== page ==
With vaccination rates increasing in the small animal world, it would be nice to think that the occurrence of feline panleukopenia or feline parvovirus, is a thing of the past but that is not the case. Veterinary teams across Vetlife clinics in the South Island have seen many cases recently.
This disease, also known as feline distemper, is highly contagious and has an extremely high mortality rate, especially among young kittens. The virus lives in an unvaccinated population and lasts for months in the environment.
Vetlife work with over 19 rescue organisations across the South Island. With recorded kittens numbers very high over the 2021/2022 season, we have seen many rescue cases as well as family-owned cases. This is even though rescue facilities require stringent cleaning and health management protocols to try and prevent the transmission of this hardy virus.
Recent feline panleukopenia cases have included a four-month-old kitten that died despite several days of intensive therapy, and a two-year-old cat that recovered after two days of hospitalisation.
How is feline panleukopenia transmitted?
Transmission of the virus occurs from cats encountering virus particles in the excretions and secretions of infected cats. It can be shed in the faeces of recovering cats for up to six weeks!
The virus is very hardy and can be transported on surfaces, clothing, and any animal or parasite related to them. Most free-roaming cats will come into contact with the virus within the first year of their life.
While many infections are subclinical (produce mild disease), in the very young and old, the disease can be devasting. In cats under a year old, mortality rates can reach 90%. As cats age and their immune system becomes stronger, they’re better able to survive the disease with intense treatment.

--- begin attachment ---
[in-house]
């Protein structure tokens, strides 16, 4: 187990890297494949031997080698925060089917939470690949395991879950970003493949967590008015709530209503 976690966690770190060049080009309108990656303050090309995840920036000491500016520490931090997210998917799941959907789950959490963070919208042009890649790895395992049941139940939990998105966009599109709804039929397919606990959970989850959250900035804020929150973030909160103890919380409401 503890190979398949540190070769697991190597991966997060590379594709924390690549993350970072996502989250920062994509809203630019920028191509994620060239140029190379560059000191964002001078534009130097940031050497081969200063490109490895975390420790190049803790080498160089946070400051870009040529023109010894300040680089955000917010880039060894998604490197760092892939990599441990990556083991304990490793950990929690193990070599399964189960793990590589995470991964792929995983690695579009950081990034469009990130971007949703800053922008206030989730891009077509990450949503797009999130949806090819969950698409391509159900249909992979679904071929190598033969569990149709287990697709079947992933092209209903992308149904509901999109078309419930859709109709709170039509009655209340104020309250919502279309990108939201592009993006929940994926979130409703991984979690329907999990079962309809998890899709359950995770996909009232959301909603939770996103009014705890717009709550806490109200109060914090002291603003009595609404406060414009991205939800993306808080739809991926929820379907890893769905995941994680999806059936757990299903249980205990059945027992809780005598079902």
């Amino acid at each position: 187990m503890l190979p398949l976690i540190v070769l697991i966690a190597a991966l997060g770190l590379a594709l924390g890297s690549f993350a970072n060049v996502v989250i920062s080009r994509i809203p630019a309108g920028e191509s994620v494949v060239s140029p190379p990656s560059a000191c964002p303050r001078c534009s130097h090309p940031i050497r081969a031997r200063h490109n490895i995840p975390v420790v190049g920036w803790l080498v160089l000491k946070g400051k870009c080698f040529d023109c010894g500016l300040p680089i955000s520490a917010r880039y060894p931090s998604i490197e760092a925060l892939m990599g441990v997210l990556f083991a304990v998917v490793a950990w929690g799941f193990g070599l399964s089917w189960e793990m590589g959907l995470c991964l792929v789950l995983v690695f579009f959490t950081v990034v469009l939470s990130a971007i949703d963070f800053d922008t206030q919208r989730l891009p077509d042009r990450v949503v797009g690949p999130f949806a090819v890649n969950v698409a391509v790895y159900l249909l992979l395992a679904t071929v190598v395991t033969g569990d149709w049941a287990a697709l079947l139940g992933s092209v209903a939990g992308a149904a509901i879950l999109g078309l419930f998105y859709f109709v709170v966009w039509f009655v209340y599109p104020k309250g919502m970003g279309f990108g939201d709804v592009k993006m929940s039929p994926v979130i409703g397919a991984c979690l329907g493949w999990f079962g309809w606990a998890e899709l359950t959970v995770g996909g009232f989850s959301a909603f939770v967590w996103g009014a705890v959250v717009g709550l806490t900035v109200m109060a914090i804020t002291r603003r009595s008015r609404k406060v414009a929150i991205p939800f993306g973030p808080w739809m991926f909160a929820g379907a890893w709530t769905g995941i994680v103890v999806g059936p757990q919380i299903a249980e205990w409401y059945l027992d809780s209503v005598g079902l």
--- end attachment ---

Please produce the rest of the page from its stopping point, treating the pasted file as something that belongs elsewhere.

What are the symptoms of feline panleukopenia?
The onset of the disease is very sudden. A cat can be normal one day and then fighting for its life the next. Symptoms of feline panleukopenia include:
Vomiting may develop within a day or two, and they may have a painful abdomen. Diarrhea may also occur a day or two later, but not in all cases. In either instance, extreme dehydration develops rapidly.
What exactly is feline panleukopenia and how is it treated?
The virus rapidly affects dividing cells: gut lining, bone marrow and the immune system. Severely affected cats will die from dehydration or secondary bacterial infections as their intestinal lining can be damaged and bacteria from the gut cause systemic infection. If their immune system is affected, they cannot produce enough white blood cells to fight off normal infection.
Treatment can be very expensive and is not always successful.
How to prevent feline panleukopenia
Vetlife veterinary teams want to highlight that the disease is easily prevented by routine vaccinations. Following WSAVA guidelines, kittens should be vaccinated with core vaccines at six-eight weeks, repeated every two-four weeks and must receive the last vaccine at or after 16 weeks of age.
The ‘booster’ is given at a year old or a year after the vaccination, then every three years. Annual ‘Flu’ vaccination is strongly recommended for high-risk cats such as those visiting boarding catteries or living in multi-cat households.
Cats that are vaccinated develop a solid long-lasting immunity against this deadly disease. It is heartbreaking to treat this disease which can be prevented by vaccination. Make sure that your cat’s vaccinations are up to date and if you are unsure, please consult your veterinarian.